Aims Solidago canadensis, an invasive herbaceous species, has a strong capacity of potassium enrichment, that may relate to its influence on soil microbial community. Rhizosphere potassium-soluble bacteria can convert mineral potassium into soluble forms being able to be used by plants. It is not known how invasion of S. canadensis may affect diversity and potassium-solubilizing activity of the potassium-solubilizing bacteria. Methods We compared S. canadensis and its coexisting native plant Imperata cylindrica in the reclaimed Hangzhou Bay wetland, Zhejiang Province. We compared the potassium contents of soil and the plant tissues of S. canadensis and Imperata cylindrica which coexists with the invasive species, the effect of potassium supply level on biomass accumulation of plants, and the quantity, diversity and potassium-soluble activity of the rhizosphere potassium-solubilizing bacteria. Important findings The potassium contents in stem and leaf of S. canadensis were significantly higher (1.59 and 7.33 times respectively) than that of I. cylindrica, the contents of available potassium in the 0-10 cm soil layer where the two species grew were significantly different, but not in the 10-20 cm soil layer. Potassium application experiments showed significant biomass increase in both S. canadensis and I. cylindrica, and tissue potassium concentrations as well. Potassium-dissolving medium culture results showed that the number of potassium-solubilizing bacteria of S. canadensis rhizosphere was 2.51 times higher than that of I. cylindrica. The strains with potassium-dissolving rings were identified, and the amount of released potassium was determined. Among the 15 strains of potassium-solubilizing bacteria isolated from the rhizosphere soil of S. canadensis, nine efficiently dissolved potassium, and the content of K + in the treatment solution was 85.11%-192.54% higher than that in the control. Strain H2-20 had the strongest ability with the dissolved K + of 10.657 mg·L -1. The potassium- solubilizing effect of rhizosphere potassium-solubilizing bacteria of S. canadensis was significantly higher than that of I. cylindrica. According to 16S rDNA identification, the 15 strains of bacteria associated with S. canadensis were of 11 genera, and 6 of them had been reported to have the potassium-solubilizing ability. Our results suggest that potassium-solubilizing bacteria in the rhizosphere of S. canadensis is abundant, and may play an important role in potassium enrichment.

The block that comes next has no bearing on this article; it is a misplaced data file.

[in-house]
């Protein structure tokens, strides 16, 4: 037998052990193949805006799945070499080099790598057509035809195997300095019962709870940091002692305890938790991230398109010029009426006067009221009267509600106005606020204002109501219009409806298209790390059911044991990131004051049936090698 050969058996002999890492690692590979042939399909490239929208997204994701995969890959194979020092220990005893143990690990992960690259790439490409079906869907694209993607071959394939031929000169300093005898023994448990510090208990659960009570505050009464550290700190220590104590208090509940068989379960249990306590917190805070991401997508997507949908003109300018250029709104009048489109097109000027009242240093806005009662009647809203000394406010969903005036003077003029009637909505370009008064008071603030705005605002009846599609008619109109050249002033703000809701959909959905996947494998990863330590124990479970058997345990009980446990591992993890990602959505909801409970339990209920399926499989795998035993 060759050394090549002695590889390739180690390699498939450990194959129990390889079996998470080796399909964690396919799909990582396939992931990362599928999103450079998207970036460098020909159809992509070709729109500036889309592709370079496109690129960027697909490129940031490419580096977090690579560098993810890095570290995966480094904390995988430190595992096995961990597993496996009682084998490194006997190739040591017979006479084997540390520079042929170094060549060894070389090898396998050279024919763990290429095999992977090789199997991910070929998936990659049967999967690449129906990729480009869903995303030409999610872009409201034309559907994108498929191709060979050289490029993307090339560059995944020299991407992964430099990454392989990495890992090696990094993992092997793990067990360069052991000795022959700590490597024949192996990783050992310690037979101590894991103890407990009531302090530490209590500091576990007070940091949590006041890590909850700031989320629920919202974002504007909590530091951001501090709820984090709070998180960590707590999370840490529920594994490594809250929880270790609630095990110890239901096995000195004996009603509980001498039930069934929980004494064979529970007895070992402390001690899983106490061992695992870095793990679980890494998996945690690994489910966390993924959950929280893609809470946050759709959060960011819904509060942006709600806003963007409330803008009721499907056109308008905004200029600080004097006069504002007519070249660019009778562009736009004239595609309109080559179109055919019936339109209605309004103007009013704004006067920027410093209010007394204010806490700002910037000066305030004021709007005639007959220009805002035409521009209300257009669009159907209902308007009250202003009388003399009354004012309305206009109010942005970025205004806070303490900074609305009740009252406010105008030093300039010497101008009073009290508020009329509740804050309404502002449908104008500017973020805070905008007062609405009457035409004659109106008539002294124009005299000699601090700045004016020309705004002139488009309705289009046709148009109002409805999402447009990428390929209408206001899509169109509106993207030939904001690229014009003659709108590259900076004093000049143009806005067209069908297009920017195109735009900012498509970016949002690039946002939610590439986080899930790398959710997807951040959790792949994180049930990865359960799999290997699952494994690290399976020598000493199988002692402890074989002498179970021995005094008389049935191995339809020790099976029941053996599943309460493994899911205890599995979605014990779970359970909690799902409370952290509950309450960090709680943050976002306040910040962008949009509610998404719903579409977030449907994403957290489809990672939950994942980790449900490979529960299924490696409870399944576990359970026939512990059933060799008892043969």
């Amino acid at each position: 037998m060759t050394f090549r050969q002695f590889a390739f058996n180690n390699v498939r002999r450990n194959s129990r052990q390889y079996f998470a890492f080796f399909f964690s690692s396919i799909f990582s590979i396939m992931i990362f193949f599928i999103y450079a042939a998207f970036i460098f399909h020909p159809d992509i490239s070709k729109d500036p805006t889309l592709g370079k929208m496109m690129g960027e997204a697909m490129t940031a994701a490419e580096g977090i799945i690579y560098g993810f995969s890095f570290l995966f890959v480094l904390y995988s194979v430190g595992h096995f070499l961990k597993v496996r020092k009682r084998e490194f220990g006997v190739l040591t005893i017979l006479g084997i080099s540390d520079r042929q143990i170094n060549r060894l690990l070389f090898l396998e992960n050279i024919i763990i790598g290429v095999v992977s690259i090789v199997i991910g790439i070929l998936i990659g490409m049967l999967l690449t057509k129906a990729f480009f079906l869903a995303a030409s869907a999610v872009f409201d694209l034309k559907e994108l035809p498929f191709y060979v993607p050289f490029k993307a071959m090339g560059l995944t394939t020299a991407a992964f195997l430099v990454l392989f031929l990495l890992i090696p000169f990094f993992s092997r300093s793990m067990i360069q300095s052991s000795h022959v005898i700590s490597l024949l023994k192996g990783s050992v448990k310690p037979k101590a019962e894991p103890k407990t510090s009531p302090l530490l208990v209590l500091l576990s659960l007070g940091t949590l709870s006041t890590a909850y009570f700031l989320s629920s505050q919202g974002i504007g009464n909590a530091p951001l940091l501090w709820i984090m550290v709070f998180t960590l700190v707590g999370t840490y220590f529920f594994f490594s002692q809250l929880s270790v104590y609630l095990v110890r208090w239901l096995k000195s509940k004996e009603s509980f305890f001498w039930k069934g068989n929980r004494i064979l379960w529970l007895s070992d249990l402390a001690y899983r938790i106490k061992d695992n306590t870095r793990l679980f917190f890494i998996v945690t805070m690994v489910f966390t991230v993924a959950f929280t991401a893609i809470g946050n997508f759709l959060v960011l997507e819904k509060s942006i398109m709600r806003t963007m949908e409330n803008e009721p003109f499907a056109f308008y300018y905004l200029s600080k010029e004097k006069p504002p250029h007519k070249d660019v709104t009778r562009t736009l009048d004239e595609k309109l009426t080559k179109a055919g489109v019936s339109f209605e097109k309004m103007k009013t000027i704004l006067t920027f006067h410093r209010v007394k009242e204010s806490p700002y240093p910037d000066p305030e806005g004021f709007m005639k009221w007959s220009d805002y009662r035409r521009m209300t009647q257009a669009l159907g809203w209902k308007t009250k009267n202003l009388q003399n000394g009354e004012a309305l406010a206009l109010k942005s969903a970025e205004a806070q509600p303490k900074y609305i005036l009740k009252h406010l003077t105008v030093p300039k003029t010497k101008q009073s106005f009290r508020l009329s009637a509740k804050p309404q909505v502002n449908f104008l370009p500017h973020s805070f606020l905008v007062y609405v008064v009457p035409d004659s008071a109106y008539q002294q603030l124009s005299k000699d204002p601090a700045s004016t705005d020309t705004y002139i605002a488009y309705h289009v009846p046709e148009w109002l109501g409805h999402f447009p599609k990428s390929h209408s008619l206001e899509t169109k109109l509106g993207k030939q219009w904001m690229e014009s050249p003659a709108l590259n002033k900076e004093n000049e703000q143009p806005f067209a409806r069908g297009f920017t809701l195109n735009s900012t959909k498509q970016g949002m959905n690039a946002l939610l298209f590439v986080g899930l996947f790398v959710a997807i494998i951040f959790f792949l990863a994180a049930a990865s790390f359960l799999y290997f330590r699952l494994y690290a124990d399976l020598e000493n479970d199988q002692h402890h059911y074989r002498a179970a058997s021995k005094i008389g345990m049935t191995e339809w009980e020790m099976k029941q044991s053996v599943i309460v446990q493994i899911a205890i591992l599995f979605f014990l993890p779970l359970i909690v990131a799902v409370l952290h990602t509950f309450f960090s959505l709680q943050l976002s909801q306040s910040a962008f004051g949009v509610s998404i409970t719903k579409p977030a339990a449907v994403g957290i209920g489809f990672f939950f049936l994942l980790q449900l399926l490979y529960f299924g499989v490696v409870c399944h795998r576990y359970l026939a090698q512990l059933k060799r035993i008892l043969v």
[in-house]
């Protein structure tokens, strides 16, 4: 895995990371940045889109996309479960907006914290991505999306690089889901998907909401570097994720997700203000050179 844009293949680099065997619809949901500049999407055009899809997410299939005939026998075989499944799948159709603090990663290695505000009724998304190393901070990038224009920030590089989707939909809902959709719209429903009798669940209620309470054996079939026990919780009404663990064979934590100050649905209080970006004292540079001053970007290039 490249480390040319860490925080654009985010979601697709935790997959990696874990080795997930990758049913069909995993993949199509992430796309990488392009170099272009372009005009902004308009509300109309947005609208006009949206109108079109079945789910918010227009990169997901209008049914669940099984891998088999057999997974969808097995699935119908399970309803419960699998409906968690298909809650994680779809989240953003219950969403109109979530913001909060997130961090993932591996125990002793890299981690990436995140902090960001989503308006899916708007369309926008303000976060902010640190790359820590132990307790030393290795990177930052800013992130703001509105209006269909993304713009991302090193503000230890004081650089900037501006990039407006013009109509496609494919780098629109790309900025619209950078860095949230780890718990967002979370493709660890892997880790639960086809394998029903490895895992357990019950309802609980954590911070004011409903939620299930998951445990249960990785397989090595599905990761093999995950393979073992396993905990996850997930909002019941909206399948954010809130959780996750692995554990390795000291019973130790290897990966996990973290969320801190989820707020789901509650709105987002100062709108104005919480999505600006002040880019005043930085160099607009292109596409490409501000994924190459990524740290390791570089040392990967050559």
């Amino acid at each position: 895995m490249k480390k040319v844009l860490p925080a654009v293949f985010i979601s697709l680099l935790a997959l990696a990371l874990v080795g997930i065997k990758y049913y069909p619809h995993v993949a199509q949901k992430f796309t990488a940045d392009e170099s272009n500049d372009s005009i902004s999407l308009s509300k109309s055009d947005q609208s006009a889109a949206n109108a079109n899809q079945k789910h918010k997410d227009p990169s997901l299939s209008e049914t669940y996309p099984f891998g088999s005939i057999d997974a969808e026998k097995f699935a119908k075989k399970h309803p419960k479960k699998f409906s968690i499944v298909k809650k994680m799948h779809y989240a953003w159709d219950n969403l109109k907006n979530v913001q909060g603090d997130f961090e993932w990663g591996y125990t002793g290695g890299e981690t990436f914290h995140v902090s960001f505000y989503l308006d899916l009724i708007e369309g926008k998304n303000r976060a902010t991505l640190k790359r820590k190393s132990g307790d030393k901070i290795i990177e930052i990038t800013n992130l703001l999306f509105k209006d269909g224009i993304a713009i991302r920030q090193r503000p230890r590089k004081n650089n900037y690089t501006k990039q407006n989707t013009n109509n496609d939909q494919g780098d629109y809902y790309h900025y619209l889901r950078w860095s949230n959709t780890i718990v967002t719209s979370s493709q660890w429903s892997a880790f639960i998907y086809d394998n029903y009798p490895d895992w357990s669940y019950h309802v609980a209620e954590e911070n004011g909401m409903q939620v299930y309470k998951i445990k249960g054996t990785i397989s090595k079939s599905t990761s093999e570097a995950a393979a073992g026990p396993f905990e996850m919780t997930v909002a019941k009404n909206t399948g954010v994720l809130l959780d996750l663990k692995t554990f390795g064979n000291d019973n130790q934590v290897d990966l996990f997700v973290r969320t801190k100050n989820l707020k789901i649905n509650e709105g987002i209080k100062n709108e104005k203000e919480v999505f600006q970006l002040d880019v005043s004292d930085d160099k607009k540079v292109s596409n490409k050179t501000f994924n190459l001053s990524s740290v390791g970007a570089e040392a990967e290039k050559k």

Aims Exotic plant invasion has been a global eco-environmental issue, which declines biodiversity and influences ecosystem structure and function. Over the past decades, more and more studies showed that influences of exotic plant invasion on soil nitrogen (N) cycles, and soil N availabilities can facilitate the success and aggravation of invading plants.Methods Based on differences in soil N contents between invaded and uninvaded areas in natural ecosystems at the same study sites, this study explored magnitudes and ecophysiological mechanisms of soil N variations under exotic plant invasion.Important findings Based on the data integrated from 107 papers, we found that contents of soil total N, ammonium-N, nitrate-N, inorganic N, microbial biomass N under exotic plant invasion were increased by (50 ± 14)%, (60 ± 24)%, (470 ± 115)%, (69 ± 25)%, (54 ± 20)% respectively relative to those under no invasion. The increment in the soil nitrate-N pool was highest, suggesting higher nitrification rate, which potentially promoted plant nitrate-N utilization and the coexistence of nitrate-preferring species. The increment of soil nitrate-N pool under invasion was higher in the temperate zone than the subtropical zones significantly. Invasion of N2-fixing plants caused obviously larger increments of soil total N and nitrate-N contents compared to invasion of non-N2-fixing plants. The invasion of woody and evergreen invasive plants caused larger increments of soil total N than herbaceous and deciduous plants, respectively. The increases in soil ammonium-N under invasion did not differ substantially among different life forms and showed no clear relationship with the percentage of N2-fixing plants. Differently, soil nitrate-N showed much larger increments under invasion and showed positive linear relationship with the percentage of N2-fixing invasive plants. The N2-fixing function, litter quality and quantity of invasive plants are important factors regulating soil N mineralization and nitrification under invasion. This study provides novel insights into the mechanisms underlying the success and aggravation of plant invasion and into the relationships between soil N dynamics and plant functional traits in ecosystems under exotic plant invasion.